The chief executive of an Indian tech startup has laid off 90 per cent of the company’s support staff in favour of a chatbot powered by artificial intelligence.

Suumit Shah, founder and CEO of Bangalore-based e-commerce company Dukaan, said that the bot, which was built by one of the firm’s data scientists, could respond to initial queries instantly, compared to staff taking an average of one minute and 44 seconds.

Shah, who founded the company in 2020, said the layoffs were ‘tough’ but ‘necessary,’ during a time that many others in the tech industry and elsewhere are unsure about their job security as AI‘s presence grows. 

The time taken to resolve a customer’s issue also apparently dropped by almost 98 per cent on average when using the chatbot – from two hours and 13 minutes, to three minutes and 12 seconds.

His company’s move is just a small part of the global trend towards AI, which has seen plenty of other job losses

Suumit Shah is CEO and founder of Dukaan - an e-commerce company based in Bangalore, India

Suumit Shah is CEO and founder of Dukaan - an e-commerce company based in Bangalore, India

Suumit Shah is CEO and founder of Dukaan – an e-commerce company based in Bangalore, India

He shared a thread on Twitter detailing how he had replaced 90 per cent of his customer support staff with an AI chatbot

He shared a thread on Twitter detailing how he had replaced 90 per cent of his customer support staff with an AI chatbot

He shared a thread on Twitter detailing how he had replaced 90 per cent of his customer support staff with an AI chatbot 

The company's move is just a small part of the global move towards AI, which has seen plenty of other job losses

The company's move is just a small part of the global move towards AI, which has seen plenty of other job losses

The company’s move is just a small part of the global move towards AI, which has seen plenty of other job losses

He tweeted in a thread: ‘Given the state of [the] economy, startups are prioritizing “profitability” over striving to become “unicorns,” and so are we.’ 

Shah added that the job cuts have cut the cost of its customer support function by about 85 per cent, an area which had been a long-term problem for them.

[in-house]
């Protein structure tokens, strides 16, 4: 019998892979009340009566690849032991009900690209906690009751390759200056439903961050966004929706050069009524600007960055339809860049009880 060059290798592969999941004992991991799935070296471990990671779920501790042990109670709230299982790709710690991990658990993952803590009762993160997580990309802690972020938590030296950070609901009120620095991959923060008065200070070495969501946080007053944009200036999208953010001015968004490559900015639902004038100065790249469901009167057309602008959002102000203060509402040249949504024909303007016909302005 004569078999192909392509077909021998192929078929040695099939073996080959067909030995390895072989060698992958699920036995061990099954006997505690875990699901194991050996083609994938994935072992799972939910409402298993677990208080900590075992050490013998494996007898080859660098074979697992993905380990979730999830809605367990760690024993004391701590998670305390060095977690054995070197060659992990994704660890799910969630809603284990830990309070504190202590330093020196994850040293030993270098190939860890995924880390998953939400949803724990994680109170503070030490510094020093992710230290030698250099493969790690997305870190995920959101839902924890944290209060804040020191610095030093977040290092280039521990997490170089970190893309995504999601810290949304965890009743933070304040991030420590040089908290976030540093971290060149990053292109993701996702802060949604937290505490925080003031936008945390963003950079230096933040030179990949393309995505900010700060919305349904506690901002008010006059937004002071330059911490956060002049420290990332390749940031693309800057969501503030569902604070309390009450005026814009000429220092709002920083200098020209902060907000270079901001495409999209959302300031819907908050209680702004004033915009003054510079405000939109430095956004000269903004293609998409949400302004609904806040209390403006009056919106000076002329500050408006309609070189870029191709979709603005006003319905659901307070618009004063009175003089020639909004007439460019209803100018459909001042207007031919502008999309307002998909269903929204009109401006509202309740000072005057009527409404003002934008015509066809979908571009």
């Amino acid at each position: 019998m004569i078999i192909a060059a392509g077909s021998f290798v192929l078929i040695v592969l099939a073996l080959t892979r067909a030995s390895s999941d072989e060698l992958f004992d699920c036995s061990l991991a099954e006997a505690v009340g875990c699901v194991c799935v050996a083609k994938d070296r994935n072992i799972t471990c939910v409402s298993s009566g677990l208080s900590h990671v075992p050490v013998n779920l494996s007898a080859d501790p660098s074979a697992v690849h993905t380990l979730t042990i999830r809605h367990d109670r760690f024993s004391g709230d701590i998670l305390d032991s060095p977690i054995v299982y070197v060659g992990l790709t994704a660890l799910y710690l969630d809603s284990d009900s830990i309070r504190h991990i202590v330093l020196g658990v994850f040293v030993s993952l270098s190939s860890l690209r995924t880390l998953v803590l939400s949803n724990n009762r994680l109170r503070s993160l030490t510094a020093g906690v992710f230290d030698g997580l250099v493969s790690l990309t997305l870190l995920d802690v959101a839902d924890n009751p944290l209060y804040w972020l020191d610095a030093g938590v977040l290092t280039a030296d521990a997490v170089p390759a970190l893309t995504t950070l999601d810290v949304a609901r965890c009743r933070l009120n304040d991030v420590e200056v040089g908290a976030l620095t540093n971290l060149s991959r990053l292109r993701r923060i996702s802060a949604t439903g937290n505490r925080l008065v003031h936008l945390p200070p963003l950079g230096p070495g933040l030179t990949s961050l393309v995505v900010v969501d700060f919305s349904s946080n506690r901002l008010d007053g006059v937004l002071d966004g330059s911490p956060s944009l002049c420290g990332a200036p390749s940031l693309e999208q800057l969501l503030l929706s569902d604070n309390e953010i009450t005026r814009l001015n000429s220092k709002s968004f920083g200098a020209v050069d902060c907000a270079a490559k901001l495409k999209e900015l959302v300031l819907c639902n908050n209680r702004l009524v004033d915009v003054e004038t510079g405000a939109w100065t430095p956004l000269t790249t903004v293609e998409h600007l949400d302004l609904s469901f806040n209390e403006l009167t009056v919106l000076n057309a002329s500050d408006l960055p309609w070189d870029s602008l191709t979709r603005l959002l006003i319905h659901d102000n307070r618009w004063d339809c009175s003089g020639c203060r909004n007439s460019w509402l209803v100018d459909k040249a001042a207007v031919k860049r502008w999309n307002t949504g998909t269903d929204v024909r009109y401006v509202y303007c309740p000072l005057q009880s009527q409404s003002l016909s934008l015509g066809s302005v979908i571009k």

Shah told CNN that the 23 layoffs were made in September, but his announcement was only on Monday. 

He added that he believed ‘in a future where AI and humans work together,’ and that he was interested in also developing ways for AI to take over other parts of business. 

The tech founder ended by saying that Dukaan were still hiring for multiple roles, which include roles in engineering, marketing and sales, according to their website.

However, the majority of viewers of the tweet were seemingly less impressed in his change to the company.

In particular, commenters seemed struck by the tone of the thread in the context of it relating directly to large-scale job losses.

Many saw it as showing a ‘lack of empathy,’ or as ‘disrespectful’ by the CEO. 

One said: ‘I don’t think someone losing their jobs is something to boast about.’

This sentiment was echoed by many, with one adding that it was ‘extremely disrespectful towards all the people who were laid off,’ and ‘leaves such a bad taste.’

Someone else responded with a clown emoji saying: ‘This guy [is] feeling so bad about them that he posted an entire thread on it.’

Another described it as a ‘new low’ done for marketing, adding that ‘you could’ve just said nothing.’

Shah responded to some of the criticism restating that ‘it was a tough decision.’ 

He added: ‘As expected, ‘”someone” will get offended on behalf of “someone else.”‘

He then suggested that people on Twitter were only interested in reading about profitability than sympathy.

Responses, once again, suggested otherwise, with one person saying ‘I pity the people who work for you. Also happy for people who got fired because they no longer have to work with you.’ 

Commenters seemed struck by the tone of the thread in the context of it relating directly to large-scale job losses

Commenters seemed struck by the tone of the thread in the context of it relating directly to large-scale job losses

Commenters seemed struck by the tone of the thread in the context of it relating directly to large-scale job losses

However, Dukaan is certainly not the first company to drop staff in a switch towards AI, albeit not every CEO who does so tweets a thread about the decision.

Furthermore, in May, a report by the World Economic Forum predicts AI will lead to 83 million jobs being lost between now and 2027.

The jobs widely expected to be most at risk are those which involve low levels of emotional input, and follow a structured set of rules.

These may include analyst roles, software engineers, and accountants. 

Other experts have given even starker warnings, such as the possibility of 80 per cent of human careers being taken by bots ‘in the next few years,’ as companies seek to gain a competitive advantage at the expense of their human workforce.

As a result, many industry leaders such as Elon Musk and Steve Wozniak have been calling for a pause in AI development, signing an open letter in March asking for a six-month hiatus.

Another dramatic move was that of AI ‘Godfather’ Geoffery Hinton, who quit Google this year while warning about AI – comparing it to the atomic bomb. 

This post first appeared on Dailymail.co.uk

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